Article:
'Less Than The Cost Of Gas' - Tesla's new Supercharger cost estimator

'Less Than The Cost Of Gas' - Tesla's new Supercharger cost estimator

Due to so many recent changes in the Supercharger program, now Tesla is making the pay-per-use system more clear.

On Tesla's website, there is a new calculator that allows you to estimate Supercharger cost versus gasoline cost for the Model S and Model X based on distance driven. It automatically accounts for the annual Supercharger credit (400 kWh credit each year).

Tesla decided to stop allowing free Supercharger use, but then pushed back the date that the change would take place. Now, new buyers are still able to charge for free by way of the Tesla referral program, but this is only going to be the case through the end of the year.

Tesla Supercharger

Tesla Supercharger

Anyone who buys a new Tesla vehicles is currently automatically in the pay-per-use plan, unless their purchase is fueled by a current Tesla owner's referral. If you buy a Tesla from a referral, you get free Supercharging, as if you are part of the old model (free unlimited access). Tesla may change the rules again and again, but thus far, the company has said that this situation will only be available for the remainder of 2017.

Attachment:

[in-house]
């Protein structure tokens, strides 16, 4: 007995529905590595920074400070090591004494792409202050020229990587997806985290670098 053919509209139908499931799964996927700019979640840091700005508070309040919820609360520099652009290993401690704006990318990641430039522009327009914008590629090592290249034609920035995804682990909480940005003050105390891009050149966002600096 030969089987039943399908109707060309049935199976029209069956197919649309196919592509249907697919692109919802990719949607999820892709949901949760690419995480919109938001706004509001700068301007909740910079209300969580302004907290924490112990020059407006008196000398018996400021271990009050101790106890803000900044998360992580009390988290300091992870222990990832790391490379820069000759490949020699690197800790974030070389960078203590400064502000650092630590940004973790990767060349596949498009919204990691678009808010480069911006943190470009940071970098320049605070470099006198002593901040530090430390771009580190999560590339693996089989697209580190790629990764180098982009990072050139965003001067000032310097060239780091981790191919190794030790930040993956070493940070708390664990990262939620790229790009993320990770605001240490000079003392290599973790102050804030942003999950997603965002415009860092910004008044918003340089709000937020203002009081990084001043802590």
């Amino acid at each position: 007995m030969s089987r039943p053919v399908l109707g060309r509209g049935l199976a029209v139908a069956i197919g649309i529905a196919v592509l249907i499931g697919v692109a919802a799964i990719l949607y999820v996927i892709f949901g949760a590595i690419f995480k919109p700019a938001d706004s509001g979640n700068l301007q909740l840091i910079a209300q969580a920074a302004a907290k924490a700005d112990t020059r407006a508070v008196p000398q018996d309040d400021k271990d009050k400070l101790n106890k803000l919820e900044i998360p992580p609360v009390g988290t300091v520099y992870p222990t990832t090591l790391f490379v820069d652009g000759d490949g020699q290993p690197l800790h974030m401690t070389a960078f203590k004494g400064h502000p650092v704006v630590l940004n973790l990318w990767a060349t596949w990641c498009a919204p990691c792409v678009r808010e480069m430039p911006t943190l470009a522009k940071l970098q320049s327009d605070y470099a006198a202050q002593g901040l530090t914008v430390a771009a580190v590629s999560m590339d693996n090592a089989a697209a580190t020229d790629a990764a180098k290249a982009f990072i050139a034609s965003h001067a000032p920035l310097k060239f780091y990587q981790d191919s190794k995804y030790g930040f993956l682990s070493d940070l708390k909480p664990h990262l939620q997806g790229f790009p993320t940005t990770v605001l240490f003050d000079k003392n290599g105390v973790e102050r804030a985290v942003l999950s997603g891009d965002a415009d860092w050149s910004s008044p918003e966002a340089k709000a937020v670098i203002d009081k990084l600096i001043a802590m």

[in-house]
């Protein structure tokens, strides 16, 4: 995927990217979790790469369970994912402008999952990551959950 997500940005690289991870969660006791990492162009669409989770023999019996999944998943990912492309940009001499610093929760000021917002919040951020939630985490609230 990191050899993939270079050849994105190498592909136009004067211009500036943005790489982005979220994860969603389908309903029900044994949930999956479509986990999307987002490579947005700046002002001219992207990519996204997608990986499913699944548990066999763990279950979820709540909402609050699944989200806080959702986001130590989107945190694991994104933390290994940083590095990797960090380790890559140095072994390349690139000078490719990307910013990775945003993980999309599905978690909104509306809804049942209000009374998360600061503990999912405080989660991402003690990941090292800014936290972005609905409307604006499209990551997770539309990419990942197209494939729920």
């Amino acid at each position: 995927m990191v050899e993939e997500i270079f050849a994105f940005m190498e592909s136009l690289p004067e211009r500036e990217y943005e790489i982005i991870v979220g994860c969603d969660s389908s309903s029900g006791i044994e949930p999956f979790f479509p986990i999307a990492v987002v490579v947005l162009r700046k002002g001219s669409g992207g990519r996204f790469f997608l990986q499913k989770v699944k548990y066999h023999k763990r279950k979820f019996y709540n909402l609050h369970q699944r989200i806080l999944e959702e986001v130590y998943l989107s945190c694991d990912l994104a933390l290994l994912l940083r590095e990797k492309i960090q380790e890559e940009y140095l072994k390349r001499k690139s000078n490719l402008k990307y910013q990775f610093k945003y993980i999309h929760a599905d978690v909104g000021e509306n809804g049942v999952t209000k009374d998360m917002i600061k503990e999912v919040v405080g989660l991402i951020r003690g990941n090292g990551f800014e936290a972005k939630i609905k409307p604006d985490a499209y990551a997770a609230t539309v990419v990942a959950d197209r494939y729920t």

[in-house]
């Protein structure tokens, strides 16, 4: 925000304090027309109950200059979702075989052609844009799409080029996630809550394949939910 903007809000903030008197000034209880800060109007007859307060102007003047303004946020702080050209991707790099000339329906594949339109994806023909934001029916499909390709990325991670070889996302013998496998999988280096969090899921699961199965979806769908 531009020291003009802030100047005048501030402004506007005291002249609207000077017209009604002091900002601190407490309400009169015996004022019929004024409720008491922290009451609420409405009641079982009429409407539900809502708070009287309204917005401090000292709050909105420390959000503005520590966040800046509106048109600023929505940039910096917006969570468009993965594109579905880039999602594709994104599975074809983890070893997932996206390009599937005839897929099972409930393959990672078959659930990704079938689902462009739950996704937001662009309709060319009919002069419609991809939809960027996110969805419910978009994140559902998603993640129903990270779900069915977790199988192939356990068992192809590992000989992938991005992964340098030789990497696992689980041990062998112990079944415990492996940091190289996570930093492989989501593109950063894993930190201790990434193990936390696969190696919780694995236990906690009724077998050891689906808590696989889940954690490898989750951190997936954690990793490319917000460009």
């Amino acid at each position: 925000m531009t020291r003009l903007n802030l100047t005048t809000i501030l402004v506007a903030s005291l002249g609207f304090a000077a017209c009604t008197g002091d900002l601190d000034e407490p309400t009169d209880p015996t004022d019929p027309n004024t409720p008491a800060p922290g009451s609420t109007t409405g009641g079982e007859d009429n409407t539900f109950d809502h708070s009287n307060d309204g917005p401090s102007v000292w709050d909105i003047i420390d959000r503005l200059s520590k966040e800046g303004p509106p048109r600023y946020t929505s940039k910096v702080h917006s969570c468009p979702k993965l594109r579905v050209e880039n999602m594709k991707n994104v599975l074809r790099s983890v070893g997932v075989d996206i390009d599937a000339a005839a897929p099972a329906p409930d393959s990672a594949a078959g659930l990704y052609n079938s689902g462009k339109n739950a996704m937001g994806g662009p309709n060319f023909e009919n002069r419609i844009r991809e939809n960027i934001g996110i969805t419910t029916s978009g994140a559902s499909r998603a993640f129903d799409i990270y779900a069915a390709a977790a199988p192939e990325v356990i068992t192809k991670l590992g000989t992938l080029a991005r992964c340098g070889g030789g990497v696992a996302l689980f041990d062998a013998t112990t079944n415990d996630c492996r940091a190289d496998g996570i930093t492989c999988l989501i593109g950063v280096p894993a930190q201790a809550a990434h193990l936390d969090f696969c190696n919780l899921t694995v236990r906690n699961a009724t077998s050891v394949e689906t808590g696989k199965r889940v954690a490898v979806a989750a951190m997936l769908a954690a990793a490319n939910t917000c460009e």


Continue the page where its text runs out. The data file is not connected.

The pay-per-use model with the 400 kWh upfront credit will get you a handful of charges before you have to begin shelling out your own money.

The new Supercharger cost estimator assumes that gas costs $2.73 per gallon, and the charging rate is $.20 per kWh. These are estimates based on California's pricing, which makes sense since it's Tesla's biggest market. However, the estimator will not give exact numbers for those who can purchase gas cheaper, or where the Supercharger rate is more or less. In many area, gas is less expensive, but fortunately so is electricity, so it may end up being a wash. The estimator will give you at least an "estimate", and that's the whole point.

In some markets, Tesla is forced to bill you based on time rather than kWh, but according to Electrek it seems that you will still come out ahead. Factor in the fact that your home charging is probably much less than the $0.20 per kWh, so any part of your trip that is covered by that charge will also save you more money.

If you don't yet own a Tesla vehicle, and are still shopping, you can use the estimator to compare Model S and X efficiency. It doesn't take much to know that the Model S is more efficient, but you can get a better idea of how much. Once the Tesla Model 3 is added to the estimator, you will be able to compare the efficiency of all three.

Source: Electrek